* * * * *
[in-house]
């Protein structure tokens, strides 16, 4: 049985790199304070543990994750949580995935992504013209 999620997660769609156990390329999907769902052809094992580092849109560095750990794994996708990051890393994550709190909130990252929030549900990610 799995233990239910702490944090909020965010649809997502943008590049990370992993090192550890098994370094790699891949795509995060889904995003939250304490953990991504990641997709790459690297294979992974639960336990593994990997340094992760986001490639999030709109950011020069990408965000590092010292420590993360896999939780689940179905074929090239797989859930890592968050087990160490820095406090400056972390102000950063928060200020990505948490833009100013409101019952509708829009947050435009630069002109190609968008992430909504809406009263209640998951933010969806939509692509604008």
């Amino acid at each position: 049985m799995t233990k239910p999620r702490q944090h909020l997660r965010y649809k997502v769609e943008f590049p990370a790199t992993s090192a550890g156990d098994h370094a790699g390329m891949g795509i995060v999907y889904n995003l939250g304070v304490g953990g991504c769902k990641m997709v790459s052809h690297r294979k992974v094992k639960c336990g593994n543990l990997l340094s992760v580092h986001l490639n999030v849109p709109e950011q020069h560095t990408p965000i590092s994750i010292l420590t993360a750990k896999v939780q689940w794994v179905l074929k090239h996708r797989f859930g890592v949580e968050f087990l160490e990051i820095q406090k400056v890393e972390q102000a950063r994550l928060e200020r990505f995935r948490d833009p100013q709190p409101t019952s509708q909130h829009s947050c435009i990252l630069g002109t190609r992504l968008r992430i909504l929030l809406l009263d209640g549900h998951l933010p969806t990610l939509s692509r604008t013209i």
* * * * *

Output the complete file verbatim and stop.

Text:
[in-house]
């Protein structure tokens, strides 16, 4: 049985790199304070543990994750949580995935992504013209 999620997660769609156990390329999907769902052809094992580092849109560095750990794994996708990051890393994550709190909130990252929030549900990610 799995233990239910702490944090909020965010649809997502943008590049990370992993090192550890098994370094790699891949795509995060889904995003939250304490953990991504990641997709790459690297294979992974639960336990593994990997340094992760986001490639999030709109950011020069990408965000590092010292420590993360896999939780689940179905074929090239797989859930890592968050087990160490820095406090400056972390102000950063928060200020990505948490833009100013409101019952509708829009947050435009630069002109190609968008992430909504809406009263209640998951933010969806939509692509604008």
């Amino acid at each position: 049985m799995t233990k239910p999620r702490q944090h909020l997660r965010y649809k997502v769609e943008f590049p990370a790199t992993s090192a550890g156990d098994h370094a790699g390329m891949g795509i995060v999907y889904n995003l939250g304070v304490g953990g991504c769902k990641m997709v790459s052809h690297r294979k992974v094992k639960c336990g593994n543990l990997l340094s992760v580092h986001l490639n999030v849109p709109e950011q020069h560095t990408p965000i590092s994750i010292l420590t993360a750990k896999v939780q689940w794994v179905l074929k090239h996708r797989f859930g890592v949580e968050f087990l160490e990051i820095q406090k400056v890393e972390q102000a950063r994550l928060e200020r990505f995935r948490d833009p100013q709190p409101t019952s509708q909130h829009s947050c435009i990252l630069g002109t190609r992504l968008r992430i909504l929030l809406l009263d209640g549900h998951l933010p969806t990610l939509s692509r604008t013209i």